The Arkhangelsk Defence (or Archangel Defence) (ECO C78) was invented by Soviet theoreticians in the city of Arkhangelsk. The variation begins 3...a6 4.Ba4 Nf6 5.0-0 b5 6.Bb3 Bb7. This line often leads to sharp positions in which Black wagers that the fianchettoed bishop's influence on the centre and kingside will offset Black's delay in castling. White has several options, including attempting to build an ideal pawn centre with c3 and d4, defending the e-pawn with Re1 or simply developing. The Arkhangelsk Defence is tactically justified by Black's ability to meet 7.Ng5 with 7...d5 8.exd5 Nd4! (not 8...Nxd5, when White gets the advantage with 9.Qh5 g6 10.Qf3)

Russian Defence

The Russian Defence (ECO C79) can be considered a delayed Steinitz Defence Deferred. With the move order 3...a6 4.Ba4 Nf6 5.0-0 d6, Black waits until White castles before playing ...d6. This can enable Black to avoid some lines in the Steinitz Defence Deferred in which White castles queensidealthough the position of the knight on f6 also precludes Black from supporting the centre with f7–f6. These nuances seem to have little importance today, as neither the Steinitz Defence Deferred nor the Russian Defence have been popular for many years.

Chigorin played the Russian Defence in the 1890s, and later it was adopted by Rubinstein and Alekhine. The last significant use of the Russian Defence was in the 1950s when it was played by some Russian masters.

 

   

Open Defence

In the Open Defence, 3...a6 4.Ba4 Nf6 5.0-0 Nxe4, Black tries to make use of the time White will take to regain the pawn to gain a foothold in the centre, with play usually continuing 6.d4 b5 7.Bb3 d5 8.dxe5 Be6. Here 8.Nxe5, once adopted by Fischer, is much less often seen, and Black should equalise after the accurate 8...Nxe5 9.dxe5 c6, which avoids prematurely committing the light-squared bishop and solidly defends d5, often a problem in the Open. The Riga Variation, 6...exd4, is considered inferior; the main line runs 7.Re1 d5 8.Nxd4 Bd6! 9.Nxc6 Bxh2+! 10.Kh1! (10.Kxh2 Qh4+ 11.Kg1 Qxf2+ draws by perpetual check.) Qh4 11.Rxe4+! dxe4 12.Qd8+! Qxd8 13.Nxd8+ Kxd8 14.Kxh2 Be6 (14...f5?? 15.Bg5#!) and now the endgame is considered to favor White after 15.Be3 or Nd2 (but not 15.Nc3 c5!, playing to trap the bishop).

White has a variety of options at move nine, including 9.c3, 9.Be3, 9.Qe2 and 9.Nbd2.

The classical line starts with 9.c3 when Black may choose from 9...Na5, 9...Be7 (the main line), and the aggressive 9...Bc5.

After 9.c3 Bc5 10.Nbd2 0-0 11.Bc2, Black must meet the attack on e4, with the following possibilities from which to choose: 11...f5, 11...Bf5, both of which aim to maintain the strongpoint on e4, or the forcing line 11...Nxf2, introduced by the English amateur Vernon Dilworth.

Today, 9.Be3 Be7 10.c3 is often used to transpose into the main line, 9.c3, while obviating the option of the Dilworth.

An old continuation is 11...f5, when after 12.Nb3 Ba7 13.Nfd4 Nxd4 14.Nxd4 Bxd4 White can gain some advantage with Bogoljubov's 15.Qxd4. Instead, the very sharp La Grande Variante continues 15.cxd4 f4 16.f3 Ng3 17.hxg3 fxg3 18.Qd3 Bf5 19.Qxf5 Rxf5 20.Bxf5 Qh4 21.Bh3 Qxd4+ 22.Kh1 Qxe5, with unclear consequences. Perhaps the most famous game in this variation is SmyslovReshevsky, 1945 USSR–USA Radio Match. An analysis of the line had just been published in a Russian chess magazine, and Smyslov was able to follow it to quickly obtain a winning position. Reshevsky had not seen the analysis and he struggled in vain to solve the position over the board with hischess clock running. The Dilworth Variation (or Attack), 11...Nxf2 12.Rxf2 f6 13.exf6 Bxf2+ 14.Kxf2 Qxf6 has scored well for Black, with many traps for the ill-prepared White player. The main line leads to unbalanced endgames which are difficult to play for both sides, though with a strong drawing tendency. Yusupov is one of the few grandmasters to often adopt the Dilworth.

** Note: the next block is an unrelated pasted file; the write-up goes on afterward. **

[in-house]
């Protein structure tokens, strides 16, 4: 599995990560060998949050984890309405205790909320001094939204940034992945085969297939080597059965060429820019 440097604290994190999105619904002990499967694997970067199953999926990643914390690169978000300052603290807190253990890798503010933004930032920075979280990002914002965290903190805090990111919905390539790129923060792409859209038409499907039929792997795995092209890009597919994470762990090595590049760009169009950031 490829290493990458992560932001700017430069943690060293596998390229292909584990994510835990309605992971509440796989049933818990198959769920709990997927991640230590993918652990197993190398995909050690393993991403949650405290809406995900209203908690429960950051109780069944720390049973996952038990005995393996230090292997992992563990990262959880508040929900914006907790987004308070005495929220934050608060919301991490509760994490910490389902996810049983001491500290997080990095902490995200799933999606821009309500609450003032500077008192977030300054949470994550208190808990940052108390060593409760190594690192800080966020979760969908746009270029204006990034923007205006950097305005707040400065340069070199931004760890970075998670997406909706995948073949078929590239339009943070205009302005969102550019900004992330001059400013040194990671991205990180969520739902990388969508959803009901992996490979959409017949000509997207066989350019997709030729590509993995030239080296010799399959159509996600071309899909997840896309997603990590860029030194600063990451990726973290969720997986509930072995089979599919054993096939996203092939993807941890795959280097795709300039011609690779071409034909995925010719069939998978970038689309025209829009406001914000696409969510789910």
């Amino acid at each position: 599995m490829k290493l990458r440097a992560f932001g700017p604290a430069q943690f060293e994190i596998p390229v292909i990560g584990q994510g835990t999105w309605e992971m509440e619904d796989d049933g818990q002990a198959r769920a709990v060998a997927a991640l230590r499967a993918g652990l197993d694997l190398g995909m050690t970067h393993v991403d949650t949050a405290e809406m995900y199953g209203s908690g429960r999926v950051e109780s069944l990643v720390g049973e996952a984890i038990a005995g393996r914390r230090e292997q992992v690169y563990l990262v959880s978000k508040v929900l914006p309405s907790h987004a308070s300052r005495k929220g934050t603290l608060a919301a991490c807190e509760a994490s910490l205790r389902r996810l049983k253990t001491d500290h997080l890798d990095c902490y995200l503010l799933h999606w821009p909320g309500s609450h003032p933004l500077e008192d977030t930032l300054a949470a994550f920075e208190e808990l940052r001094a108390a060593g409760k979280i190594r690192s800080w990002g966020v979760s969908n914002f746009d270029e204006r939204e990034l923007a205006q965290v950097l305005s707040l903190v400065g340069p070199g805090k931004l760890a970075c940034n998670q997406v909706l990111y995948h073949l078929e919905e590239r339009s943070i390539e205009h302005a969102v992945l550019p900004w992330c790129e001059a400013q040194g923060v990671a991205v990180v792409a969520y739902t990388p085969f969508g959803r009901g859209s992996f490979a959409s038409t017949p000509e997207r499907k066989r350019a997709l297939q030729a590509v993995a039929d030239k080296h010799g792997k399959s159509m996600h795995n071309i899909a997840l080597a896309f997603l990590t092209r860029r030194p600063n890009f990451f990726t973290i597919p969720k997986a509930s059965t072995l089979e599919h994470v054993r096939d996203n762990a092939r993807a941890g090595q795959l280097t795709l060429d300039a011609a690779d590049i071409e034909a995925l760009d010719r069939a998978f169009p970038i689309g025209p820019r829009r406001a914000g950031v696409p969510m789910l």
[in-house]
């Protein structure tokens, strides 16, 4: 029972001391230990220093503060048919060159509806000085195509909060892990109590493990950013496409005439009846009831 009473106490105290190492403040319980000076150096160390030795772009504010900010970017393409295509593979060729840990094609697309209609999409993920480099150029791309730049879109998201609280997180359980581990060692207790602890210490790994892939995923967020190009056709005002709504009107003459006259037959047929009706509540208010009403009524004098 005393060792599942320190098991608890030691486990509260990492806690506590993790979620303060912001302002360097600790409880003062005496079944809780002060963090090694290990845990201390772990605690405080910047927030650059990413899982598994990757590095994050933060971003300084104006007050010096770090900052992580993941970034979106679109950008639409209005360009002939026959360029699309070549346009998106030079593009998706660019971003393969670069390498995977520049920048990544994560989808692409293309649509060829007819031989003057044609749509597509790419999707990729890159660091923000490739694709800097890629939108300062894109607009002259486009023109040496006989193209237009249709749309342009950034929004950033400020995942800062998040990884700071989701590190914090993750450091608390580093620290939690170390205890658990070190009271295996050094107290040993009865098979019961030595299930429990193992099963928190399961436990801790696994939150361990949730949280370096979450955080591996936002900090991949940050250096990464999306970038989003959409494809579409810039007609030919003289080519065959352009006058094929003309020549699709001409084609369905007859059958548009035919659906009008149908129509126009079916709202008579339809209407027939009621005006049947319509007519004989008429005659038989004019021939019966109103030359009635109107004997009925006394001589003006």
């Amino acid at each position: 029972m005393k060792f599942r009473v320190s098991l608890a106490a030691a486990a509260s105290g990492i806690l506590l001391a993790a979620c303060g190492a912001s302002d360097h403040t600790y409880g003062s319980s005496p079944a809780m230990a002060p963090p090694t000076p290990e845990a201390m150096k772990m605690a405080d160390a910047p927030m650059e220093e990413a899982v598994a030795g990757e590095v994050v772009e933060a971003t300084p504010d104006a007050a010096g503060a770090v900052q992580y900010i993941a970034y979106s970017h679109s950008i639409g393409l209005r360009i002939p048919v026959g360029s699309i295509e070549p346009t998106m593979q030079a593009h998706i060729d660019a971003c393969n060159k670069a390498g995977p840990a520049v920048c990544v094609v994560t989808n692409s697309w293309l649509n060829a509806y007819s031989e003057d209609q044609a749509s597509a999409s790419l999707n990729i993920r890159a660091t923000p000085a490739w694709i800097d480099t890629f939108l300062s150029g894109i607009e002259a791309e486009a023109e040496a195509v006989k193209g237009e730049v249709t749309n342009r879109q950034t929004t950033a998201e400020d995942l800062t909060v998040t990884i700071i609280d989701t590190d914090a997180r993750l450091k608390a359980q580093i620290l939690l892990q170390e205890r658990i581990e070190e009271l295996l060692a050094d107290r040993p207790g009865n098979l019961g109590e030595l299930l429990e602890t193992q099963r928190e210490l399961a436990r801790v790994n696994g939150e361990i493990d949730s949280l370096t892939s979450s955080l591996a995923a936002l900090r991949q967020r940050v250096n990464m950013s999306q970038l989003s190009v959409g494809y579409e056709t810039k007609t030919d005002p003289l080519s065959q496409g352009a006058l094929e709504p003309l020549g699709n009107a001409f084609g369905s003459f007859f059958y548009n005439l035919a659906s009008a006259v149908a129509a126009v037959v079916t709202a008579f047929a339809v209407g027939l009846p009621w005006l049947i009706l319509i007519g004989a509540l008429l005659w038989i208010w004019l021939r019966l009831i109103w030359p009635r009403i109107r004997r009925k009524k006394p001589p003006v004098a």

In the Howell Attack (ECO C81), 9.Qe2, White aims for play against d5 after Rd1. The game usually continues 9...Be7 10.Rd1 followed by 10...Nc5 or 10...0-0. Keres played this line several times in the late 1940s, and it is sometimes named after him.

Karpov's move, 9.Nbd2, limits Black's options. In the 1978 Karpov–Korchnoi World Chess Championship match, following 9.Nbd2 Nc5 10.c3 d4 (10...Be7 is an old move that remains popular) Karpov introduced the surprising 11.Ng5!?, a move suggested by his trainer, Igor Zaitsev. If Black takes the knight with 11...Qxg5 White regains the material with 12.Qf3. This variation played a decisive role in a later World Championship match, KasparovAnand 1995, when Anand was unable to successfully defend as Black.

 

Closed Defence 4.Ba4 Nf6 5.0-0 Be7: alternatives to Main Line 

In the main line, White normally retreats his bishop with 4.Ba4, when the usual continuation is 4...Nf6 5.0-0 Be7. Black now threatens to win a pawn with 6...b5 followed by 7...Nxe4, so White must respond. Usually White defends the e-pawn with 6.Re1 which, in turn, threatens Black with the loss of a pawn after 7.Bxc6 and 8.Nxe5. Black most commonly averts this threat by driving away the white bishop with 6...b5 7.Bb3, although it is also possible to defend the pawn with 6...d6.

After 4...Nf6 5.0-0 Be7, the most frequently seen continuation is 6.Re1 b5 7.Bb3 d6 8.c3 0-0, discussed in the next section. Examined in this section are the alternatives to the main line:

  • 6.Bxc6 (Delayed Exchange Variation Deferred)
  • 6.d4 (Centre Attack)
  • 6.Qe2 (Worrall Attack)
  • 6.Re1 d6 (Averbakh Variation)
  • 6.Re1 b5 7.Bb3
  • 7...Bb7 (Trajković Variation)
  • 7...0-0 8.c3 d5 (Marshall Attack)


        

Delayed Exchange Variation Deferred